Craig’s Thoughts on the Affordable Housing Overlay (AHO)

In a tight housing market, finding places where people can have confidence they, and their families, can live their lives is super important. Also important is the need for people to understand what the AHO will and will not allow. Whatever it is that we finally vote for, or against, should be something we all understand and right now that isn’t the case. We have scheduled our next Ordinance Committee hearing for 1 August at 5:30 PM at City Hall. Other significant zoning changes have required a refiling and I would not be surprised if a zoning change as big, as complex and as impactful as this one requires a refiling to get it right.

My thoughts on this issue include:

  1. We need to be clear about what the AHO will allow and where it will allow it. When City staff presented data that understated the potential size of future buildings by as much as 20% (because staff was not counting the ground/basement floor as livable space even thought it’d be allowed), they displayed a disturbing miscomprehension of just how complex this zoning change would be. Simply because many affordable housing developments have not, in the past, used that ground/basement floor for living space does not mean future developments will not put housing there should the AHO pass. In fact, the lack of authoritative Board review or recourse to legal appeal seems specifically aimed at throwing old norms and rules out the window, so for anyone to present what was typically done in the past as somehow indicative of what will be done in an AHO future without a big “But we really don’t know” caveat seems, at best, a cavalier attitude towards approaching this zoning change. I find this approach to such a major planning discussion very disappointing.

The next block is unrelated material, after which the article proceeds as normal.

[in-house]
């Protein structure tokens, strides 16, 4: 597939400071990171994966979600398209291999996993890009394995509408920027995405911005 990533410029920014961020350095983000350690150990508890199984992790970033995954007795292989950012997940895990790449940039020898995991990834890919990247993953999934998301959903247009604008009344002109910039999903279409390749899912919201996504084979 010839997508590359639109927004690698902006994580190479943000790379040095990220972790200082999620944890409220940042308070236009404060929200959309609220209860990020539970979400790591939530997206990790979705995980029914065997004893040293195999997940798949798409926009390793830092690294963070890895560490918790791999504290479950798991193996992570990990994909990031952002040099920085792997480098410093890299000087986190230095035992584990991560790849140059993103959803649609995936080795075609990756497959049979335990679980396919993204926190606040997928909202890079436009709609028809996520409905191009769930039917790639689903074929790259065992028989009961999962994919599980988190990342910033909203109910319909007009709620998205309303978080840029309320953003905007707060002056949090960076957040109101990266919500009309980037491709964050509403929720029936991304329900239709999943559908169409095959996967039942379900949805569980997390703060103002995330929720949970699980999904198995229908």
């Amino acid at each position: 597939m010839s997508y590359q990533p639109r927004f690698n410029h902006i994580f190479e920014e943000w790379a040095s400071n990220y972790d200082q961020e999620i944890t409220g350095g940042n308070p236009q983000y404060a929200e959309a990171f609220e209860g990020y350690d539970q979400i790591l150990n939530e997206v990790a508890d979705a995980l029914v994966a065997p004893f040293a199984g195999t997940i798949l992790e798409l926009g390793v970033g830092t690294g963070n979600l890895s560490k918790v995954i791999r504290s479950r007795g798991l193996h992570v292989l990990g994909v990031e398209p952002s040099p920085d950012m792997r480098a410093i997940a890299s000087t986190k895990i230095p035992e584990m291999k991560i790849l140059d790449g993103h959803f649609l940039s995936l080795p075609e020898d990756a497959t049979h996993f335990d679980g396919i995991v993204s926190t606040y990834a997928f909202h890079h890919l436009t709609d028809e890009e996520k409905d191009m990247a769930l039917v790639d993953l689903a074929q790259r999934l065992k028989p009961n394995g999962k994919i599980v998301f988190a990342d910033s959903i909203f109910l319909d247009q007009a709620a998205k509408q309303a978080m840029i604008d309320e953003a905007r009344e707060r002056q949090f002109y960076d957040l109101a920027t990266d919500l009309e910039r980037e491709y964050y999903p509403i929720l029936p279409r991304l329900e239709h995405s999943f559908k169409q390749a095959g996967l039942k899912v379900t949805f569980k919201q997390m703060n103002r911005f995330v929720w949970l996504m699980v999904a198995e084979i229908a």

2. Many people, including the Mayor, said we’d see, at most, 100 units of housing under the AHO (in fact, it wasn’t quite clear to me that this number didn’t also include other programs). If people think the AHO is something that will only create 100 units of affordable housing a year, then that number should be codified in the zoning. If the expectation, or even the hope, is that the AHO will create more than 100 units of affordable housing a year, then people shouldn’t use the 100 unit number as any sort of marker.
  3. I still don’t know how international markets, MassDevelopment bonding authority or similar financial resources would impact affordable housing development under the AHO. While City staff repeatedly seemed to state that the money to finance developments would pretty much all come from some City source, with other governmental funding sources providing additional funding, it’s not clear to me that once we’ve significantly changed the development rules, we won’t see other financial markets and developers looking at Cambridge’s affordable housing programs as a place to get a decent return on their investments. That may, or may not, be a good thing depending on your viewpoint, but it’s something we should all understand.